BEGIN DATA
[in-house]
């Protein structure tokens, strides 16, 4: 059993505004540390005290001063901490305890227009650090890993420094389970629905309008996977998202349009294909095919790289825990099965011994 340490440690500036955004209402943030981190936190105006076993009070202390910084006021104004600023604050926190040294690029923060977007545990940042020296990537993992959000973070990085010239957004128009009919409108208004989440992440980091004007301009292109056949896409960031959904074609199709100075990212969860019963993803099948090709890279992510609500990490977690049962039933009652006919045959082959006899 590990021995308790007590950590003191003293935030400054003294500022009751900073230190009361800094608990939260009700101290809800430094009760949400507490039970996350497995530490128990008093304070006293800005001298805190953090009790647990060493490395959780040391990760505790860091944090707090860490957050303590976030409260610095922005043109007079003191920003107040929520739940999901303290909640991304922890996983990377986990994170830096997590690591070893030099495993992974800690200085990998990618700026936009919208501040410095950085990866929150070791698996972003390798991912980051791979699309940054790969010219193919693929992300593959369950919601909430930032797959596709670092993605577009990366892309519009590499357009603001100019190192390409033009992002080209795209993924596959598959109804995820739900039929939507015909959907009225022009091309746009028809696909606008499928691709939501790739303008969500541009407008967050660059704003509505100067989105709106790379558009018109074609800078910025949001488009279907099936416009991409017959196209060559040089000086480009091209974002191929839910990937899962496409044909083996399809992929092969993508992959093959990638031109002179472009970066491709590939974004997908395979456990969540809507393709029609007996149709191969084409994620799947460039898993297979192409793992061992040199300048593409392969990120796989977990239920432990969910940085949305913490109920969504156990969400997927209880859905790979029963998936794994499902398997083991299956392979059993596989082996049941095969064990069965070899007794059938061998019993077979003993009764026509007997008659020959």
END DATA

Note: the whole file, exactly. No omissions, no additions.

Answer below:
[in-house]
């Protein structure tokens, strides 16, 4: 059993505004540390005290001063901490305890227009650090890993420094389970629905309008996977998202349009294909095919790289825990099965011994 340490440690500036955004209402943030981190936190105006076993009070202390910084006021104004600023604050926190040294690029923060977007545990940042020296990537993992959000973070990085010239957004128009009919409108208004989440992440980091004007301009292109056949896409960031959904074609199709100075990212969860019963993803099948090709890279992510609500990490977690049962039933009652006919045959082959006899 590990021995308790007590950590003191003293935030400054003294500022009751900073230190009361800094608990939260009700101290809800430094009760949400507490039970996350497995530490128990008093304070006293800005001298805190953090009790647990060493490395959780040391990760505790860091944090707090860490957050303590976030409260610095922005043109007079003191920003107040929520739940999901303290909640991304922890996983990377986990994170830096997590690591070893030099495993992974800690200085990998990618700026936009919208501040410095950085990866929150070791698996972003390798991912980051791979699309940054790969010219193919693929992300593959369950919601909430930032797959596709670092993605577009990366892309519009590499357009603001100019190192390409033009992002080209795209993924596959598959109804995820739900039929939507015909959907009225022009091309746009028809696909606008499928691709939501790739303008969500541009407008967050660059704003509505100067989105709106790379558009018109074609800078910025949001488009279907099936416009991409017959196209060559040089000086480009091209974002191929839910990937899962496409044909083996399809992929092969993508992959093959990638031109002179472009970066491709590939974004997908395979456990969540809507393709029609007996149709191969084409994620799947460039898993297979192409793992061992040199300048593409392969990120796989977990239920432990969910940085949305913490109920969504156990969400997927209880859905790979029963998936794994499902398997083991299956392979059993596989082996049941095969064990069965070899007794059938061998019993077979003993009764026509007997008659020959």